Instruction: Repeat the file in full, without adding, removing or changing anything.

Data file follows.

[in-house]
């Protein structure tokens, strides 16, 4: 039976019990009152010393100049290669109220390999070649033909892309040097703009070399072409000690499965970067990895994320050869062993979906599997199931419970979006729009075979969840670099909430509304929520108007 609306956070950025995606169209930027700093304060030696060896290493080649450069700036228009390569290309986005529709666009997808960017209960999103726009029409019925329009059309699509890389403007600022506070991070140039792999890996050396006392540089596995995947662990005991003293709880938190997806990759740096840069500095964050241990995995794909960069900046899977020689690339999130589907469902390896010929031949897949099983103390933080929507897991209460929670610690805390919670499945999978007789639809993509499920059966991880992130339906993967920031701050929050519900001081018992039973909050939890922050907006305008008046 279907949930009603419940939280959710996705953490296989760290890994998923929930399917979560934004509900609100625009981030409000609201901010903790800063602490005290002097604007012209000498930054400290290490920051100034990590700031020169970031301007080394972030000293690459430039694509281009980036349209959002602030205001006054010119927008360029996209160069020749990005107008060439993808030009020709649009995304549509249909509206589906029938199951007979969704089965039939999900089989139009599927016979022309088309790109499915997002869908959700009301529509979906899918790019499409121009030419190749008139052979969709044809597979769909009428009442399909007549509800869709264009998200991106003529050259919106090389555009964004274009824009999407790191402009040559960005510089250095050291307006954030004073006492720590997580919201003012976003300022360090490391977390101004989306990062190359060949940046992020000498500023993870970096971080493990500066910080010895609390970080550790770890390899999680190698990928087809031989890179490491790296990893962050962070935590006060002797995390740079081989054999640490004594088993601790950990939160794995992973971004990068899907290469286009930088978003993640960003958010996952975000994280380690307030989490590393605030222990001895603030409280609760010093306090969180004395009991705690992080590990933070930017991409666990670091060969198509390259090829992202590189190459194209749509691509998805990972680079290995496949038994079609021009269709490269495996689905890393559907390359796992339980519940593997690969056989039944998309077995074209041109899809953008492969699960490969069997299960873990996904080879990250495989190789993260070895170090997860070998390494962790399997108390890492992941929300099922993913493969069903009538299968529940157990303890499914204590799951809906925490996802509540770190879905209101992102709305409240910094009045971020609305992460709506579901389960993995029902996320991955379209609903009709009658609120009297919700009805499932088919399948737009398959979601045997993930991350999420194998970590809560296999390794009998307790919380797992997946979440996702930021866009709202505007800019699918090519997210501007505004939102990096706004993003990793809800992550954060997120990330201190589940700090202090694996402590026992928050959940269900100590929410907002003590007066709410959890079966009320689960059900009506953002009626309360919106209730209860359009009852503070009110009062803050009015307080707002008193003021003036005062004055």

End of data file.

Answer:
[in-house]
């Protein structure tokens, strides 16, 4: 039976019990009152010393100049290669109220390999070649033909892309040097703009070399072409000690499965970067990895994320050869062993979906599997199931419970979006729009075979969840670099909430509304929520108007 609306956070950025995606169209930027700093304060030696060896290493080649450069700036228009390569290309986005529709666009997808960017209960999103726009029409019925329009059309699509890389403007600022506070991070140039792999890996050396006392540089596995995947662990005991003293709880938190997806990759740096840069500095964050241990995995794909960069900046899977020689690339999130589907469902390896010929031949897949099983103390933080929507897991209460929670610690805390919670499945999978007789639809993509499920059966991880992130339906993967920031701050929050519900001081018992039973909050939890922050907006305008008046 279907949930009603419940939280959710996705953490296989760290890994998923929930399917979560934004509900609100625009981030409000609201901010903790800063602490005290002097604007012209000498930054400290290490920051100034990590700031020169970031301007080394972030000293690459430039694509281009980036349209959002602030205001006054010119927008360029996209160069020749990005107008060439993808030009020709649009995304549509249909509206589906029938199951007979969704089965039939999900089989139009599927016979022309088309790109499915997002869908959700009301529509979906899918790019499409121009030419190749008139052979969709044809597979769909009428009442399909007549509800869709264009998200991106003529050259919106090389555009964004274009824009999407790191402009040559960005510089250095050291307006954030004073006492720590997580919201003012976003300022360090490391977390101004989306990062190359060949940046992020000498500023993870970096971080493990500066910080010895609390970080550790770890390899999680190698990928087809031989890179490491790296990893962050962070935590006060002797995390740079081989054999640490004594088993601790950990939160794995992973971004990068899907290469286009930088978003993640960003958010996952975000994280380690307030989490590393605030222990001895603030409280609760010093306090969180004395009991705690992080590990933070930017991409666990670091060969198509390259090829992202590189190459194209749509691509998805990972680079290995496949038994079609021009269709490269495996689905890393559907390359796992339980519940593997690969056989039944998309077995074209041109899809953008492969699960490969069997299960873990996904080879990250495989190789993260070895170090997860070998390494962790399997108390890492992941929300099922993913493969069903009538299968529940157990303890499914204590799951809906925490996802509540770190879905209101992102709305409240910094009045971020609305992460709506579901389960993995029902996320991955379209609903009709009658609120009297919700009805499932088919399948737009398959979601045997993930991350999420194998970590809560296999390794009998307790919380797992997946979440996702930021866009709202505007800019699918090519997210501007505004939102990096706004993003990793809800992550954060997120990330201190589940700090202090694996402590026992928050959940269900100590929410907002003590007066709410959890079966009320689960059900009506953002009626309360919106209730209860359009009852503070009110009062803050009015307080707002008193003021003036005062004055």